Yes, morning, everybody. Martin Deboo at Jefferies. I have similar questions to Charles. I won’t repeat them. Let me answer another — let me ask another one which is much more general reflect — trading is going well. So you’ve given us the luxury of just sort of looking a bit longer term, with the

Cash flow envelope now so much more relaxed, if I could use that word, obviously, we will push too hard on what you’re going to do an M&A and I’m not going to repeat that this morning.

But another potential avenue is, are there any bigger scale capital projects you would now be tempted to undertake, that will be transformational to the business either in top line or bottom line? In other words — in other words, organic expansion rather than more obvious one of M&A, because the problem going back five years was, you were just so cash constrained, you could only accept short payback projects, is that thinking, changing and evolving?

Alex WhitehouseChief Executive Officer

I mean it is not. I think one of the key things disclosed is actually investing back into our manufacturing infrastructure. So we run a pretty tight ship when it comes to capital investment buckets infrastructure and every year we sit and look at the list of projects, which go across three buckets really, so one is investing is the new capabilities for new products. Because obviously new products, new products are the lifeline of our growth strategy and network infrastructure maintenance. And then also cost reduction and efficiency improvement. And I think whilst interesting on particularly on the cost reduction and stroke efficiency improvement, is that for each of our manufacturing sites, we looked at the list and then draw the line and the line is driven really where the — where our cash and capital envelope has allowed us to do, as opposed to where the paybacks have attracted. So, what this means ultimately is that we can go further down the list. I don’t know Duncan, you want to talk more about capital allocation?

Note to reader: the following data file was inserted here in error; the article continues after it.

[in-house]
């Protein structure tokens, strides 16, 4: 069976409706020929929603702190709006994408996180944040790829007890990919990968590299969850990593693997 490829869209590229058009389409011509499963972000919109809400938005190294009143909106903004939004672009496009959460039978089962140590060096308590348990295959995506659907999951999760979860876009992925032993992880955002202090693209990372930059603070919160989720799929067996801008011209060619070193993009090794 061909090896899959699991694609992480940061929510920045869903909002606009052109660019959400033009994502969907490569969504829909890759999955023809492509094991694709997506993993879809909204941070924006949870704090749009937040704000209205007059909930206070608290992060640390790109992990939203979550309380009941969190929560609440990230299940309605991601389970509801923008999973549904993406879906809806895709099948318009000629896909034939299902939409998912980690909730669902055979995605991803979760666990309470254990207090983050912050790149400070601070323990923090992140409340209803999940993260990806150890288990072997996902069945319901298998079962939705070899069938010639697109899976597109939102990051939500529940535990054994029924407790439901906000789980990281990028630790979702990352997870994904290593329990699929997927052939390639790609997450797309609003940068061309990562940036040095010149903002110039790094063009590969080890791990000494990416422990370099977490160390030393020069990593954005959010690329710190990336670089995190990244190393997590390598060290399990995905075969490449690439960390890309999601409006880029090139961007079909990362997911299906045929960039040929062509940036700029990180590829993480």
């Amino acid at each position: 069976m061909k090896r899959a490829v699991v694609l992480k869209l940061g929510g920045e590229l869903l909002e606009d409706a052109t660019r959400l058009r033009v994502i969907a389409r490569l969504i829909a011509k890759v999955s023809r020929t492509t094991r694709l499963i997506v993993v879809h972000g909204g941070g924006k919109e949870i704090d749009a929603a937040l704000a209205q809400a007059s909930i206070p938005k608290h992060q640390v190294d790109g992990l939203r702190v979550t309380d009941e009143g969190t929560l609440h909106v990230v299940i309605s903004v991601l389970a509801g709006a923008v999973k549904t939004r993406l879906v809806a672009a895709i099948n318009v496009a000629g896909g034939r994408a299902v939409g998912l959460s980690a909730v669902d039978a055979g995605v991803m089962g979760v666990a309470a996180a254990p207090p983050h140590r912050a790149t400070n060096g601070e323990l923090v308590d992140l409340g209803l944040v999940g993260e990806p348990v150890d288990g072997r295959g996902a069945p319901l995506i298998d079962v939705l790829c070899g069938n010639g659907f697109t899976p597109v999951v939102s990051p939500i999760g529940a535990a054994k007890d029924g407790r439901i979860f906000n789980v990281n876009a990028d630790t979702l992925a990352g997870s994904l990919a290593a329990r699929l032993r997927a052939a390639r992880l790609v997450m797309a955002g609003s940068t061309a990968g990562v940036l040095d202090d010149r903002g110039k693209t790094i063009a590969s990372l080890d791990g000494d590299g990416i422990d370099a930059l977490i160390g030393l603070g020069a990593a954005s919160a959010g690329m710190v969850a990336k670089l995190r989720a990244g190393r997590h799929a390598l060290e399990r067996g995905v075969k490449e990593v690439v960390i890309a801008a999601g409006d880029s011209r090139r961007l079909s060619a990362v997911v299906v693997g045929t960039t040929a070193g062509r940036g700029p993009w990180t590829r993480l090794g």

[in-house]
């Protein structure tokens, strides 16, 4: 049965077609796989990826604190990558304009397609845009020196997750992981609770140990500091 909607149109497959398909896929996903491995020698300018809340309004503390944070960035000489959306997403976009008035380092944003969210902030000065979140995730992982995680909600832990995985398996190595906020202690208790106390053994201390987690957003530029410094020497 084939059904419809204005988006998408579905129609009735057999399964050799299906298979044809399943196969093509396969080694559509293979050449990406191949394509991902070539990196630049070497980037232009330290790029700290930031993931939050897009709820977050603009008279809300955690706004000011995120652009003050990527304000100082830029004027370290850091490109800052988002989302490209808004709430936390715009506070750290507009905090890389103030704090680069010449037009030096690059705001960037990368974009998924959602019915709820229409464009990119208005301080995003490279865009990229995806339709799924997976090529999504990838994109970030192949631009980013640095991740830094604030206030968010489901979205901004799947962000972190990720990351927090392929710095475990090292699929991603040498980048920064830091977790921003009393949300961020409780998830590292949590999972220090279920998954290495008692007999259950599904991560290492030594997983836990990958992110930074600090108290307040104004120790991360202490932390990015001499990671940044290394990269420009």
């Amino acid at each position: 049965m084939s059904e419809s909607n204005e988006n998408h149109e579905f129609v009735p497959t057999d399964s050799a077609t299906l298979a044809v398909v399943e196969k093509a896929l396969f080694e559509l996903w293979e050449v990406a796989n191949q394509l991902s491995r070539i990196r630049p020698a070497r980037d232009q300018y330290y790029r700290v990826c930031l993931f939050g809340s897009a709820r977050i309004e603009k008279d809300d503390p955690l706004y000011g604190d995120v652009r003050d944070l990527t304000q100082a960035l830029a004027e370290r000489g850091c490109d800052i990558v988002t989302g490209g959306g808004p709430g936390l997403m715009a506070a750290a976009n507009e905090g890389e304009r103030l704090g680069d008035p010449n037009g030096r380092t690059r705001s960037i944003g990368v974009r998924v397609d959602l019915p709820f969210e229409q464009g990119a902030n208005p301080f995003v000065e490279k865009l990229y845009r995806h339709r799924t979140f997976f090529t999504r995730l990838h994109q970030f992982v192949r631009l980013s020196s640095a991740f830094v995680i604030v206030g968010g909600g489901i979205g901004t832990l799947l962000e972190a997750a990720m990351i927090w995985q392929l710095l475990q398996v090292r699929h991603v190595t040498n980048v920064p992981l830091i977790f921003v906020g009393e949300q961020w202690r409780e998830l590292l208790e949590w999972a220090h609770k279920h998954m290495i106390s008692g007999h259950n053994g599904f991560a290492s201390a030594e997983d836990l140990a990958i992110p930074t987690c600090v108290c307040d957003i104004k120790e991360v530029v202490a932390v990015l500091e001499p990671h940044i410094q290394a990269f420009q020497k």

Duncan LeggettChief Financial Officer

Well, yeah, I mean obviously capex is a big part of it, Martin, as you rightly point out, as we’ve talked about before, obviously dividend plans very progressive and of the bolt-on M&A, which we look forward to sharing more thoughts on as we progress down the line, but I think Alex’s point on — on the capex is a really good one. And I guess your point, are there any big transformation ones, I think very much — very much further down the — the list of project that we’ve already gotten is quite some interesting technology around making countries greener, etc. that will, as you will see on the table as part of that.

Martin DebooJefferies — Analyst

Okay, thank you.

Operator

Thank you. Your next question comes from the line of Nicola Mallard from Investec. Your line is now open.

Nicola MallardInvestec — Analyst

Hi, good morning. Couple of questions really around labor, sort of Charles had touched on it and you covered it off with the general inflation comment, but obviously with the pandemic, as they’re now calling it. Is that an issue for you? I know you’re less labor intensive than some of our companies that we follow. So that’s one. But also I suppose with COVID costs, I mean are you now starting to take some of those additional practices in cost out of the factory or are you going to wait until later in the year?

Alex WhitehouseChief Executive Officer

Good morning, Nicola. Thank you, for that. Actually, yes. So, labor, I think particularly with reference to the pandemic, we of course have seen an increase in the number of people surviving I think over the last few weeks, just as everybody and everybody have. So to be honest, it’s tailed off a bit in the last week. So we have seen rates actually pull slightly in the last week. But we’re obviously quite heartened by the announcement from the government this morning, which does look as though there will be some room for us to make some changes there. But absentees is certainly well within what we saw last year and that we’re well within our proven capability to manage it. So it’s certainly not pricing is a specific issue about the site, we’re quite — we’re welcoming the news from this morning.